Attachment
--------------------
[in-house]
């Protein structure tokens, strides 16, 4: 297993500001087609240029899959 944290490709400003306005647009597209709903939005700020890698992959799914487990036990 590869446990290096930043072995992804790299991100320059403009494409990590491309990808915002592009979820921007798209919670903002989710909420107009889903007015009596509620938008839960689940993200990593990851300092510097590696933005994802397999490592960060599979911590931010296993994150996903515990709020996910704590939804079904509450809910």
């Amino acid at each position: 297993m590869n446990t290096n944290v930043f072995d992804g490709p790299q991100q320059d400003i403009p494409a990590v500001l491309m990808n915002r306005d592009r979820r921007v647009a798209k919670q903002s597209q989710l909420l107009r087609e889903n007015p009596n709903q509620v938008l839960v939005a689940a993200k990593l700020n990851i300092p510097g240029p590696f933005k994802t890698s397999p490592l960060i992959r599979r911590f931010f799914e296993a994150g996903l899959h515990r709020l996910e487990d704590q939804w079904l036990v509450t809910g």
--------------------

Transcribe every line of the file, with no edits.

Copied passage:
[in-house]
């Protein structure tokens, strides 16, 4: 297993500001087609240029899959 944290490709400003306005647009597209709903939005700020890698992959799914487990036990 590869446990290096930043072995992804790299991100320059403009494409990590491309990808915002592009979820921007798209919670903002989710909420107009889903007015009596509620938008839960689940993200990593990851300092510097590696933005994802397999490592960060599979911590931010296993994150996903515990709020996910704590939804079904509450809910």
């Amino acid at each position: 297993m590869n446990t290096n944290v930043f072995d992804g490709p790299q991100q320059d400003i403009p494409a990590v500001l491309m990808n915002r306005d592009r979820r921007v647009a798209k919670q903002s597209q989710l909420l107009r087609e889903n007015p009596n709903q509620v938008l839960v939005a689940a993200k990593l700020n990851i300092p510097g240029p590696f933005k994802t890698s397999p490592l960060i992959r599979r911590f931010f799914e296993a994150g996903l899959h515990r709020l996910e487990d704590q939804w079904l036990v509450t809910g």